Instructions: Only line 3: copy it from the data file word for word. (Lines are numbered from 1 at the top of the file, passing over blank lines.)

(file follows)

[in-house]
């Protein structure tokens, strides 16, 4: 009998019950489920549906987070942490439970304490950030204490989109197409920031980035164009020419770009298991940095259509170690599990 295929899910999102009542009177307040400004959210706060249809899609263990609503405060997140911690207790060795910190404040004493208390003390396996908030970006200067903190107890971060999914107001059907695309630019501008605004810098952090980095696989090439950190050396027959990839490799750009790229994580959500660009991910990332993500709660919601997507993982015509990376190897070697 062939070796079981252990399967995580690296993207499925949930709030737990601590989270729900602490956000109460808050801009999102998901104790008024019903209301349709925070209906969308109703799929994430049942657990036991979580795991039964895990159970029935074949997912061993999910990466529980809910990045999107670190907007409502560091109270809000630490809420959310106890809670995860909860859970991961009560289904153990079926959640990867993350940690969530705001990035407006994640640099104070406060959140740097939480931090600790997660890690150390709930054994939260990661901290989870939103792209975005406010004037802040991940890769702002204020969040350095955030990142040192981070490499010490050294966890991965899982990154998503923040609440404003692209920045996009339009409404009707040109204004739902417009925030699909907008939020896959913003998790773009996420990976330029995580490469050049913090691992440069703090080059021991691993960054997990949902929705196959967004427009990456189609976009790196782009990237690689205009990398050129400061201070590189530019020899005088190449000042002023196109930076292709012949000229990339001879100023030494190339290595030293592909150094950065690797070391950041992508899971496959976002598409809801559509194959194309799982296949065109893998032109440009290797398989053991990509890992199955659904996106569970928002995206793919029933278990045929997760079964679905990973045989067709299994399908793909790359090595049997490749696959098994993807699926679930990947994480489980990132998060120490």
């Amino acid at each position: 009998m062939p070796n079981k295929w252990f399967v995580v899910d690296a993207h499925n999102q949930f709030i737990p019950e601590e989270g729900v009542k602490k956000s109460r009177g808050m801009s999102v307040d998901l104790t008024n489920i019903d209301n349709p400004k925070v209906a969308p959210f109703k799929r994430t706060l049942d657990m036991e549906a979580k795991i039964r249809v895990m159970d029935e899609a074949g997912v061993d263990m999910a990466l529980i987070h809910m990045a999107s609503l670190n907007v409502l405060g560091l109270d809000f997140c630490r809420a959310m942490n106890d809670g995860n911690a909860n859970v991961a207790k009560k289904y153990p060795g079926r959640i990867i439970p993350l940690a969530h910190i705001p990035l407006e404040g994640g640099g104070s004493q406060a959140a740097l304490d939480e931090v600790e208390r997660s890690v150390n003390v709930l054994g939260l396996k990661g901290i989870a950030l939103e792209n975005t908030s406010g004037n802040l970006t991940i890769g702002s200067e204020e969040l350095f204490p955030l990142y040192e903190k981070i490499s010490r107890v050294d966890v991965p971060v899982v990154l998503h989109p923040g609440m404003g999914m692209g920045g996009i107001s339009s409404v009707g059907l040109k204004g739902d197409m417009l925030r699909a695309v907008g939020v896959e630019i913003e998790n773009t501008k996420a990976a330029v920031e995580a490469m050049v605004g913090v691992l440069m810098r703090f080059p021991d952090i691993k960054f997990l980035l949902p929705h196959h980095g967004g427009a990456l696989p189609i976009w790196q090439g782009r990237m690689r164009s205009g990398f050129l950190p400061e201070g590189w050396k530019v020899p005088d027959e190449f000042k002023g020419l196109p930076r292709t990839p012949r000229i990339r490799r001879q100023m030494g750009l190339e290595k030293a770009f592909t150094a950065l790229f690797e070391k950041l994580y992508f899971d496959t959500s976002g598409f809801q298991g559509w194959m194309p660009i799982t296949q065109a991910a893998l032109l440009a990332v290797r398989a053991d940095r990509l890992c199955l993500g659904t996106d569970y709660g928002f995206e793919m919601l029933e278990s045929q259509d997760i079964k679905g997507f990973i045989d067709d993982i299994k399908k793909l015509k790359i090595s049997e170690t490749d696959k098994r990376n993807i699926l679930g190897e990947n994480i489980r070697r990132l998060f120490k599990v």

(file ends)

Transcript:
């Amino acid at each position: 009998m062939p070796n079981k295929w252990f399967v995580v899910d690296a993207h499925n999102q949930f709030i737990p019950e601590e989270g729900v009542k602490k956000s109460r009177g808050m801009s999102v307040d998901l104790t008024n489920i019903d209301n349709p400004k925070v209906a969308p959210f109703k799929r994430t706060l049942d657990m036991e549906a979580k795991i039964r249809v895990m159970d029935e899609a074949g997912v061993d263990m999910a990466l529980i987070h809910m990045a999107s609503l670190n907007v409502l405060g560091l109270d809000f997140c630490r809420a959310m942490n106890d809670g995860n911690a909860n859970v991961a207790k009560k289904y153990p060795g079926r959640i990867i439970p993350l940690a969530h910190i705001p990035l407006e404040g994640g640099g104070s004493q406060a959140a740097l304490d939480e931090v600790e208390r997660s890690v150390n003390v709930l054994g939260l396996k990661g901290i989870a950030l939103e792209n975005t908030s406010g004037n802040l970006t991940i890769g702002s200067e204020e969040l350095f204490p955030l990142y040192e903190k981070i490499s010490r107890v050294d966890v991965p971060v899982v990154l998503h989109p923040g609440m404003g999914m692209g920045g996009i107001s339009s409404v009707g059907l040109k204004g739902d197409m417009l925030r699909a695309v907008g939020v896959e630019i913003e998790n773009t501008k996420a990976a330029v920031e995580a490469m050049v605004g913090v691992l440069m810098r703090f080059p021991d952090i691993k960054f997990l980035l949902p929705h196959h980095g967004g427009a990456l696989p189609i976009w790196q090439g782009r990237m690689r164009s205009g990398f050129l950190p400061e201070g590189w050396k530019v020899p005088d027959e190449f000042k002023g020419l196109p930076r292709t990839p012949r000229i990339r490799r001879q100023m030494g750009l190339e290595k030293a770009f592909t150094a950065l790229f690797e070391k950041l994580y992508f899971d496959t959500s976002g598409f809801q298991g559509w194959m194309p660009i799982t296949q065109a991910a893998l032109l440009a990332v290797r398989a053991d940095r990509l890992c199955l993500g659904t996106d569970y709660g928002f995206e793919m919601l029933e278990s045929q259509d997760i079964k679905g997507f990973i045989d067709d993982i299994k399908k793909l015509k790359i090595s049997e170690t490749d696959k098994r990376n993807i699926l679930g190897e990947n994480i489980r070697r990132l998060f120490k599990v």